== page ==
A budget plan by California senators to reduce homelessness has a potential hitch — it may require voter approval.
The plan, outlined by Senate President pro Tem Kevin de León (D-Los Angeles) on the first day of this year's legislative session, would fund $2 billion in new housing for homeless people with mental illnesses. It's drawn the support of some Republicans in addition to majority Democrats.
To finance those bonds without raising taxes or spending, the plan would use Proposition 63 funds — a 1 percent tax on earnings over $1 million, which voters approved in 2004 for county mental health programs. Senators say they could pass the plan through the Legislature with a two-thirds vote.
But the housing bond idea is not new. Proposition 63 author Darrell Steinberg, the former Senate leader who's currently running for mayor of Sacramento, first proposed using its funds to finance bonds ten years ago. The state Attorney General's Office analyzed whether it could be done without voter approval.
In an advice letter, the attorneys cautioned they could not certify the bonds would be constitutional.
The letter says voters were never asked to approve bonds, which would remove flexibility the ballot measure promised.
Steinberg disagrees with the opinion. He says a primary intent of Proposition 63 was to fight homelessness and the bond plan would more effectively do that.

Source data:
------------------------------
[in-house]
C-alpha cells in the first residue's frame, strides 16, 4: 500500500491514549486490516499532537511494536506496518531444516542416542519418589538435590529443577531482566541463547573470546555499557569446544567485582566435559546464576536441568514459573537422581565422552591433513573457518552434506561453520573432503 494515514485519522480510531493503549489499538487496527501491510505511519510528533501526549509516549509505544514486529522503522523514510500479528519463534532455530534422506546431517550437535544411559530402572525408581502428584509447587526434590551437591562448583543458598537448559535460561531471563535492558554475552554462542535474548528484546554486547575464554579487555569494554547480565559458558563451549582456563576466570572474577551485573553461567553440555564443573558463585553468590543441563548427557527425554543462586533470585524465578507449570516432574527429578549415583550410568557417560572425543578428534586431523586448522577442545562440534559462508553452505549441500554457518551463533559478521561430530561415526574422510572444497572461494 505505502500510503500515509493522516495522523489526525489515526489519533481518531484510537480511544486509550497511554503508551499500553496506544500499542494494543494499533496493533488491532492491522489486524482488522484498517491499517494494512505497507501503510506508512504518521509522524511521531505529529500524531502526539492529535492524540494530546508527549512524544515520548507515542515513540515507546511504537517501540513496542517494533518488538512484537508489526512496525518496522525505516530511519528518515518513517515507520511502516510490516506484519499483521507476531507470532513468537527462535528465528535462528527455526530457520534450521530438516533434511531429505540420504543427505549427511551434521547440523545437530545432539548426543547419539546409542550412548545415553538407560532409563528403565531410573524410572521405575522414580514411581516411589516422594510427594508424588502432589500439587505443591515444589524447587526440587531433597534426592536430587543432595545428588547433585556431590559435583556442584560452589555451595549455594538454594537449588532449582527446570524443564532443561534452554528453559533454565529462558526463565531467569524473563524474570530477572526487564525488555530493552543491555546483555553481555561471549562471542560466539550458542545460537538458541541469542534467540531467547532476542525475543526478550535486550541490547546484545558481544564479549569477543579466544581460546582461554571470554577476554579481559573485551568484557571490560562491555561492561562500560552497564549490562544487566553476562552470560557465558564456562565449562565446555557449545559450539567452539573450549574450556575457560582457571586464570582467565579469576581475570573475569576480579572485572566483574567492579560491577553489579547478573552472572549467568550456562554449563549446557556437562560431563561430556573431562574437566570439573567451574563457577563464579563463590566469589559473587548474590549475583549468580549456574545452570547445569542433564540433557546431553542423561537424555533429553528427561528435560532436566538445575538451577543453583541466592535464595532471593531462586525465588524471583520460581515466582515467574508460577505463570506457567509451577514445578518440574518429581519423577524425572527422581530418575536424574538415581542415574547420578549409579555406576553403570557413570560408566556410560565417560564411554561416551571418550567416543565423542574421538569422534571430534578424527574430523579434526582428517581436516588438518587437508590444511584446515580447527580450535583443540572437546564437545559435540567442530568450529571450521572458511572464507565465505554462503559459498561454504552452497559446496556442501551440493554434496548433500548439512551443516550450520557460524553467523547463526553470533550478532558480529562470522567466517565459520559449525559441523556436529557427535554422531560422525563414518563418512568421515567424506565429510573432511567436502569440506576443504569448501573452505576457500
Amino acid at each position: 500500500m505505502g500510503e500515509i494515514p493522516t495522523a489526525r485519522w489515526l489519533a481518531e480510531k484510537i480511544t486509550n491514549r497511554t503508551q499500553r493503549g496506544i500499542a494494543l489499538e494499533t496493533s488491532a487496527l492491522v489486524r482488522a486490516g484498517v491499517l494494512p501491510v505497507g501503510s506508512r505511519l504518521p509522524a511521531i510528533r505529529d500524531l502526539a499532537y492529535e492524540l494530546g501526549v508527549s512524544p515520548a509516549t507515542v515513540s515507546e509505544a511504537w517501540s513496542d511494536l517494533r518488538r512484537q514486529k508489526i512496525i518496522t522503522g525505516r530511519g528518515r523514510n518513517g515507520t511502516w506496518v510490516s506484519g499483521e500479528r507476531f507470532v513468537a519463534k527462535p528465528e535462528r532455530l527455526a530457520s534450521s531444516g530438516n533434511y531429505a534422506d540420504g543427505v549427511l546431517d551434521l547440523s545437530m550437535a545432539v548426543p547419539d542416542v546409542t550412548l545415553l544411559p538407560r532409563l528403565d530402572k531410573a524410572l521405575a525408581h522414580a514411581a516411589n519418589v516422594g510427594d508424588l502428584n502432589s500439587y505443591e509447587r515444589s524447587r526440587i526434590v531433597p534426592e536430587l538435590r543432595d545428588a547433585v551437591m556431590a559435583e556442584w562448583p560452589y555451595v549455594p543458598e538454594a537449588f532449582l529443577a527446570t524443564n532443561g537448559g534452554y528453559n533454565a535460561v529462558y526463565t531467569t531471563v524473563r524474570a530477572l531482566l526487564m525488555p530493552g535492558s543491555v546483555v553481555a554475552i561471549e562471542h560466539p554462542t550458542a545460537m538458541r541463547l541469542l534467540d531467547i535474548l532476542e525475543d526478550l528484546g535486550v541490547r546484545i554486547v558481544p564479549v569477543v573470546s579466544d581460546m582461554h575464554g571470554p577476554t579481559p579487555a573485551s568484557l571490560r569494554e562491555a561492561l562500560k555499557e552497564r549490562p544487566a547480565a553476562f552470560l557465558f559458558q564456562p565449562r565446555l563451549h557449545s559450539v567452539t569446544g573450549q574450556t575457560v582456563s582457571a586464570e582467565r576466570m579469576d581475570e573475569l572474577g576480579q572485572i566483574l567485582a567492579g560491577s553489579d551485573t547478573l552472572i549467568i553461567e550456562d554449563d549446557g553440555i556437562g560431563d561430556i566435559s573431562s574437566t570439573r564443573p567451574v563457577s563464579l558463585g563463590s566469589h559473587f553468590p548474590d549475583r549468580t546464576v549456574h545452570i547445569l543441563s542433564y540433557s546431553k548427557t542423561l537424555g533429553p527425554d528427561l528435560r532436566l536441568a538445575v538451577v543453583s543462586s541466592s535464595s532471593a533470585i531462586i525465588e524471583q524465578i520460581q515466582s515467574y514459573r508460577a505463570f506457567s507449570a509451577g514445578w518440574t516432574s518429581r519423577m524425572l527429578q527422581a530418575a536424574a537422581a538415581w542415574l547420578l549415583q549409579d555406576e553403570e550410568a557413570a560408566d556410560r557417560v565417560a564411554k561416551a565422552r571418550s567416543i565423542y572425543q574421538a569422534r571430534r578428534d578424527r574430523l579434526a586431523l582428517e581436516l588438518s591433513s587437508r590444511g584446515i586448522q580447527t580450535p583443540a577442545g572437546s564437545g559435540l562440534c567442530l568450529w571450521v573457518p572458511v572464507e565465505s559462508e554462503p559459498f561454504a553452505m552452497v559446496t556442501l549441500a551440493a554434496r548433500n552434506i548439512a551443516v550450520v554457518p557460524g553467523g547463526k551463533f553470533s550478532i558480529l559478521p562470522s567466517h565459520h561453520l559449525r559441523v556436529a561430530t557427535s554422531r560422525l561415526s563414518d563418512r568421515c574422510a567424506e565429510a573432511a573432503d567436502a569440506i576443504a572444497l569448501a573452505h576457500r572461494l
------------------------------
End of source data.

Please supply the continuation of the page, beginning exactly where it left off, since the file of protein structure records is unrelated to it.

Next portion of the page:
"It was not specifically laid out in the initiative, but it is the issue we campaigned on — this was the motivation," says Steinberg.
But the state gave up the bond idea. Instead, then-Gov. Arnold Schwarzenegger directed $400 million from Proposition 63 into a state homeless housing program. Those funds are projected to run out next year.
A decade later, Steinberg is once again backing the housing bond idea — this time, it's the Senate proposal. He says he's confident a judge would uphold the measure.
"I’m very comfortable with it, and if there is any dispute, I look forward to being the first witness," Steinberg says.
Read The Full Advice Letter Here
He could be called in. If lawmakers do pass the housing proposal, they’ll likely seek a court’s blessing before issuing the bonds, to ensure creditors are willing to buy them.
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